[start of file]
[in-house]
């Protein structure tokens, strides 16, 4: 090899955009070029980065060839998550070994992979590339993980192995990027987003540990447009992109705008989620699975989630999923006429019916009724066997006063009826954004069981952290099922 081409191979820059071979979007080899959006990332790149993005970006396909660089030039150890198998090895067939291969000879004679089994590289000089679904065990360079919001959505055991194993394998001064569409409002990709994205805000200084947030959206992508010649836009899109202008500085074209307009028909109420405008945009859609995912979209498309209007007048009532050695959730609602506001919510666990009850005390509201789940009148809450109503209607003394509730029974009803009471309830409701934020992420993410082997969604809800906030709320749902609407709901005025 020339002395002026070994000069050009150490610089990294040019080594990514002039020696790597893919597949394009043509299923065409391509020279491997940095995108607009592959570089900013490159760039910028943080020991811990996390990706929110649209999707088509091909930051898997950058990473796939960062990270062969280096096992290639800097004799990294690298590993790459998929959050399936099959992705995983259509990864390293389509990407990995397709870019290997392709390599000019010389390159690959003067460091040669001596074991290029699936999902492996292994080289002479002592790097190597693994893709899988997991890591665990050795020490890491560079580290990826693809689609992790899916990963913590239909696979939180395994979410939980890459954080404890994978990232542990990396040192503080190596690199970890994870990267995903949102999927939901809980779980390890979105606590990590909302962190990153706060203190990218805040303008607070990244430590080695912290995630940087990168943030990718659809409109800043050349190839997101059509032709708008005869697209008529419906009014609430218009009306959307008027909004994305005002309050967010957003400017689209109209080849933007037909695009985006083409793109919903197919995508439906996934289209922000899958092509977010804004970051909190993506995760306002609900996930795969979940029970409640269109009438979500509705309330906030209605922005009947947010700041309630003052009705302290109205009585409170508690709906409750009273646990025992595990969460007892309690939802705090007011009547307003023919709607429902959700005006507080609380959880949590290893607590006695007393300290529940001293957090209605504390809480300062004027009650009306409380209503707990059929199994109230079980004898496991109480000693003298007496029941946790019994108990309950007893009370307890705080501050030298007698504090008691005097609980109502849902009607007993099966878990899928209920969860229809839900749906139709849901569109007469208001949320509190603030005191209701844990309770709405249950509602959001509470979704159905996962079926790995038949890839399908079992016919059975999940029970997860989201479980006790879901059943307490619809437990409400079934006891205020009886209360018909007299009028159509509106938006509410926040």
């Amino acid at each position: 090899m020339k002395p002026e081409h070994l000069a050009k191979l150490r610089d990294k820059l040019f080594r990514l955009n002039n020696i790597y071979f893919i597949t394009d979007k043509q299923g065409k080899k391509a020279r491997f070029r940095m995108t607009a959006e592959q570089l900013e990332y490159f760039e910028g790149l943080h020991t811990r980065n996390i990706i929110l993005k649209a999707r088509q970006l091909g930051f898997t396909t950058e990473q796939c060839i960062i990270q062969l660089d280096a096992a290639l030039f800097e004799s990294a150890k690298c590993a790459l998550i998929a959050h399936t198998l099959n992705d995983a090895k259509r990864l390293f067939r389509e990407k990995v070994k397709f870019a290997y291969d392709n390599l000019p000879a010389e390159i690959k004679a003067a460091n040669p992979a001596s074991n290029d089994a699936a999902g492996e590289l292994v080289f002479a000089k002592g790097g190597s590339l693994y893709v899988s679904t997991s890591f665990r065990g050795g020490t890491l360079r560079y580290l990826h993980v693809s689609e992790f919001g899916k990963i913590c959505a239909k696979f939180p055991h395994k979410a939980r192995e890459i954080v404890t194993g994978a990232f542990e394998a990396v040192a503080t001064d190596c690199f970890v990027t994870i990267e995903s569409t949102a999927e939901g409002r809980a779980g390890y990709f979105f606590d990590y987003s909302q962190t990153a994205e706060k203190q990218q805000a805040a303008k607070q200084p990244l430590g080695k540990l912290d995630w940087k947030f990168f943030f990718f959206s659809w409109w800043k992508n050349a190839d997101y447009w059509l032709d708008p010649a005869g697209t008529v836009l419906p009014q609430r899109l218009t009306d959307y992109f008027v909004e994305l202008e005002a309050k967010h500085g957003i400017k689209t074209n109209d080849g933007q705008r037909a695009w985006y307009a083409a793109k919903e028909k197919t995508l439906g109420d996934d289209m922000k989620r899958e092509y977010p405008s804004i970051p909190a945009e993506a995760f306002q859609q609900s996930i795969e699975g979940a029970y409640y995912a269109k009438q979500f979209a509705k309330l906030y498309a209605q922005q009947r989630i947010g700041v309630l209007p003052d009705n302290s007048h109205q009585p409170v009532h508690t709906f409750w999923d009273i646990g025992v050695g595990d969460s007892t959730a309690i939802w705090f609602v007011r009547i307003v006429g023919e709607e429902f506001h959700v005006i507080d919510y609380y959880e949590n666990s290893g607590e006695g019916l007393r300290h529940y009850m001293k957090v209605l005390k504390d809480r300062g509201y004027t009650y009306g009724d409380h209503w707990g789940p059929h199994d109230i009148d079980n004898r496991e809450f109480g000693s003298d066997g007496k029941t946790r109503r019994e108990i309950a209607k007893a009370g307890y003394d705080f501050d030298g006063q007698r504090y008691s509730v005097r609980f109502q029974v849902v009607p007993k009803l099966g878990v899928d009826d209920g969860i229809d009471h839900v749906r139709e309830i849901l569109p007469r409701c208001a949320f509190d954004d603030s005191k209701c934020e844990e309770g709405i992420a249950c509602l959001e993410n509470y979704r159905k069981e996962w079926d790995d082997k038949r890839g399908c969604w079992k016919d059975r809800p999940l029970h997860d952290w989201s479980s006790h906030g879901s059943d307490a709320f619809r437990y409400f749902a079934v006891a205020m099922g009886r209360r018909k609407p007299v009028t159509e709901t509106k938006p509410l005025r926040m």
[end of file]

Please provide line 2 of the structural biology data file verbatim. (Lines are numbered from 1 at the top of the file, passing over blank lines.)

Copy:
């Protein structure tokens, strides 16, 4: 090899955009070029980065060839998550070994992979590339993980192995990027987003540990447009992109705008989620699975989630999923006429019916009724066997006063009826954004069981952290099922 081409191979820059071979979007080899959006990332790149993005970006396909660089030039150890198998090895067939291969000879004679089994590289000089679904065990360079919001959505055991194993394998001064569409409002990709994205805000200084947030959206992508010649836009899109202008500085074209307009028909109420405008945009859609995912979209498309209007007048009532050695959730609602506001919510666990009850005390509201789940009148809450109503209607003394509730029974009803009471309830409701934020992420993410082997969604809800906030709320749902609407709901005025 020339002395002026070994000069050009150490610089990294040019080594990514002039020696790597893919597949394009043509299923065409391509020279491997940095995108607009592959570089900013490159760039910028943080020991811990996390990706929110649209999707088509091909930051898997950058990473796939960062990270062969280096096992290639800097004799990294690298590993790459998929959050399936099959992705995983259509990864390293389509990407990995397709870019290997392709390599000019010389390159690959003067460091040669001596074991290029699936999902492996292994080289002479002592790097190597693994893709899988997991890591665990050795020490890491560079580290990826693809689609992790899916990963913590239909696979939180395994979410939980890459954080404890994978990232542990990396040192503080190596690199970890994870990267995903949102999927939901809980779980390890979105606590990590909302962190990153706060203190990218805040303008607070990244430590080695912290995630940087990168943030990718659809409109800043050349190839997101059509032709708008005869697209008529419906009014609430218009009306959307008027909004994305005002309050967010957003400017689209109209080849933007037909695009985006083409793109919903197919995508439906996934289209922000899958092509977010804004970051909190993506995760306002609900996930795969979940029970409640269109009438979500509705309330906030209605922005009947947010700041309630003052009705302290109205009585409170508690709906409750009273646990025992595990969460007892309690939802705090007011009547307003023919709607429902959700005006507080609380959880949590290893607590006695007393300290529940001293957090209605504390809480300062004027009650009306409380209503707990059929199994109230079980004898496991109480000693003298007496029941946790019994108990309950007893009370307890705080501050030298007698504090008691005097609980109502849902009607007993099966878990899928209920969860229809839900749906139709849901569109007469208001949320509190603030005191209701844990309770709405249950509602959001509470979704159905996962079926790995038949890839399908079992016919059975999940029970997860989201479980006790879901059943307490619809437990409400079934006891205020009886209360018909007299009028159509509106938006509410926040």